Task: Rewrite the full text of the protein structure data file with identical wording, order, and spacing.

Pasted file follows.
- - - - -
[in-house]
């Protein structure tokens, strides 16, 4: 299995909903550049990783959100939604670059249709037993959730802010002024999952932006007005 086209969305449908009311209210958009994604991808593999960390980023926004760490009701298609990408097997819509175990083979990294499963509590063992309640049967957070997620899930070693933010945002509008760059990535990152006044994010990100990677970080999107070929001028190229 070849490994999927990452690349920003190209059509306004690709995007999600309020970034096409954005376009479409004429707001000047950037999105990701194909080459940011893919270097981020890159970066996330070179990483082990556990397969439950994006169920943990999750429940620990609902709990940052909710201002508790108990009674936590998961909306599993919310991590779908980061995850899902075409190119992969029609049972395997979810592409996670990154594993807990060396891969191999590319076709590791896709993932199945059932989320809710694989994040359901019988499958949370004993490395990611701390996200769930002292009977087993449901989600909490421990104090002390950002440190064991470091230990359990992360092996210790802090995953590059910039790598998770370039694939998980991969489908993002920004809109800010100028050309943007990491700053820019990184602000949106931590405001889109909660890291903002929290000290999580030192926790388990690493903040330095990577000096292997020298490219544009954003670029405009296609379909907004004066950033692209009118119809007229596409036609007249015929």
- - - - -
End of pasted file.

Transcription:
[in-house]
């Protein structure tokens, strides 16, 4: 299995909903550049990783959100939604670059249709037993959730802010002024999952932006007005 086209969305449908009311209210958009994604991808593999960390980023926004760490009701298609990408097997819509175990083979990294499963509590063992309640049967957070997620899930070693933010945002509008760059990535990152006044994010990100990677970080999107070929001028190229 070849490994999927990452690349920003190209059509306004690709995007999600309020970034096409954005376009479409004429707001000047950037999105990701194909080459940011893919270097981020890159970066996330070179990483082990556990397969439950994006169920943990999750429940620990609902709990940052909710201002508790108990009674936590998961909306599993919310991590779908980061995850899902075409190119992969029609049972395997979810592409996670990154594993807990060396891969191999590319076709590791896709993932199945059932989320809710694989994040359901019988499958949370004993490395990611701390996200769930002292009977087993449901989600909490421990104090002390950002440190064991470091230990359990992360092996210790802090995953590059910039790598998770370039694939998980991969489908993002920004809109800010100028050309943007990491700053820019990184602000949106931590405001889109909660890291903002929290000290999580030192926790388990690493903040330095990577000096292997020298490219544009954003670029405009296609379909907004004066950033692209009118119809007229596409036609007249015929």